Cats don’t need to be trained to use a litter box - they just do it.
By understanding why they prefer to eliminate in a litter box will help their human owners not to make any mistakes in having and maintaining the “cat box”. It is a cat’s basic instinct (even big cats) to eliminate away from their food and sleeping area and to bury the waste in order to hide their position from other animals and protect their nests and young.
Most kittens start using the litter-box at the age of 3-4 weeks on their own. At this young age you can show the kitten where to go and it might happen a bit faster:
Immediately after feeding your kitten, pick her up and gently place her in the litterbox. Scratch the litter a little with your fingers so she can get the idea. If she goes, praise her profusely. If she doesn’t, watch her closely for indications of wanting to go elsewhere. The instant you see her squatting, pick her up and gently place her in the litter-box.
Never throw her in or scold her–it will only associate the box with unpleasant memories in her mind. Every time she uses the box, praise her profusely. You want her to associate her box usage with pleasure.
Keep the box immaculately clean, by scooping it several times a day and changing the litter and washing and disinfecting the box at least twice weekly.
Here are a few things to consider about the litter box:
- Don’t place a litter box close to food or water.
- Some cats do not like covered litter boxes. Not only does the odor tend to stay within the box if it is not kept scrupulously clean but large cats are often not able to achieve a comfortable position for elimination.
- Being meticulous creatures, cats are reluctant to stand on/in half wet or soaking wet litter. If you are unable to clean the box often enough consider getting another box.
- The litter box should only have about a half inch of inch of litter and it should be changed frequently. Cats and especially kittens do not like sinking into a soggy mound of smelly litter. Putting a small amount of litter into the pan saves litter and also means it is easier for you to change.
- Don’t line the bottom of the litter pan with newspaper or use plastic liners. Newspaper smells and those plastic liners form wrinkles for urine and feces to hide. The plastic liners also tear easily.
- If your cat soils a hard surface, it might be a sign that he prefers that type of surface. You might try putting litter on only half the bottom of the litter pan. You should never change brands of litter once you find one that is well liked.
- Clumping litter should be avoided especially with kittens. This type of litter creates more dust, which settles on the kitten, is ingested when the kitten washes itself and then clump inside the kitten’s stomach.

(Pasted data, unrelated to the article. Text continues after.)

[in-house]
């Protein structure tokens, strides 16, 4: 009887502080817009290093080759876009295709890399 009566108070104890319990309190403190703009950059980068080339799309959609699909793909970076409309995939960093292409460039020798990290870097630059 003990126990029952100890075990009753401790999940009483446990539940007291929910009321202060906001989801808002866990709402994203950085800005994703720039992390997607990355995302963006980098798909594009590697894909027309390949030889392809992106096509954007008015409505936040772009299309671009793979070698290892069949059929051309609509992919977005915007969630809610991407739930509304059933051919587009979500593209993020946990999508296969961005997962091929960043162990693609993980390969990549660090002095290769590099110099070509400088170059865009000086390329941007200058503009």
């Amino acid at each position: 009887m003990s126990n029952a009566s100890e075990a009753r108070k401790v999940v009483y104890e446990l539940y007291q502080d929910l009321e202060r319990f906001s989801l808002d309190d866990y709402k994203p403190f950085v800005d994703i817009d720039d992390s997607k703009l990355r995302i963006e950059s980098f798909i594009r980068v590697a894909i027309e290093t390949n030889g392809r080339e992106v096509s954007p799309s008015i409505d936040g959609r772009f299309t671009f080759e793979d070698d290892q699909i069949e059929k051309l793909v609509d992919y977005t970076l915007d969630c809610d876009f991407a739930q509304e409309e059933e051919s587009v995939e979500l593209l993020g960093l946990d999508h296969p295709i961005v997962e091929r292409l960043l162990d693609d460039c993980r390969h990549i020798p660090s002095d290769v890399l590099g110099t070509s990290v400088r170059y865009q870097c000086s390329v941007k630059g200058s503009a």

- Longhaired cats and declawed cats are especially sensitive to unclean, deep and smelly litter. A declawed cat’ paws are more sensitive to litter in general. Please read our stand on declawing.
- Do not use harsh or odiferous sprays around the litter box. Cats frequently shy away from chemicals designed to mask odors. Masking bad odors with pleasant ones may be pleasant to you but not to your cat.
- Lack of privacy can also cause problems. Interruption by children and sometimes other pets, such as a dog and loud household noises must be avoided. A quiet location for the litter box is a necessity.
- Urinating outside the litter box is frequently the first sign of a bladder or kidney problem and if the problem persists the cat should be checked out by your veterinarian.
Hydration is basically how much water we have in our system. Since water drives all of our metabolic functions, you can see why adequate hydration is essential.
The easiest way to check how hydrated your kitten is, is to grasp the skin firmly but gently between the kitten’s shoulder blades, and lift it straight up with a twisting motion as you release it. If the kitten’s skin is well hydrated it will pop back within a second or less.
The longer it takes the skin to return to its place, the more fluids your kitten needs.
Treatment: A kitten that is noticeably dehydrated should receive prompt veterinary attention. Treatment is directed at replacing fluids and preventing further losses. In mild cases without vomiting, fluids can be given by mouth. If the kitten won’t drink, give an electrolyte solution by bottle or syringe into the cheek pouch.
Balanced electrolyte solutions for treating dehydration in children are available at drugstores. They are given at the rate of two to four milliliters per pound body weight per hour, depending on the severity of the dehydration.
Feed the solution every hour until the skin snaps back accordingly. Then start with a thin milk replacer mixed with the electrolyte solution. Never give a kitten or any other mammal cow’s milk!
Whether you adopt a pet from a local animal shelter or a rescue organization, humane society, you’re saving lives.
That’s right: lives, as in more than one. You probably want to adopt just one kitten or cat, right? Adoption saves more than just the life of the pet you adopt.
If you adopt from an animal shelter, you’re making room for another dog or cat, or you’re allowing other dogs or cats at the shelter to be kept for a longer period of time, giving them a better shot at being adopted.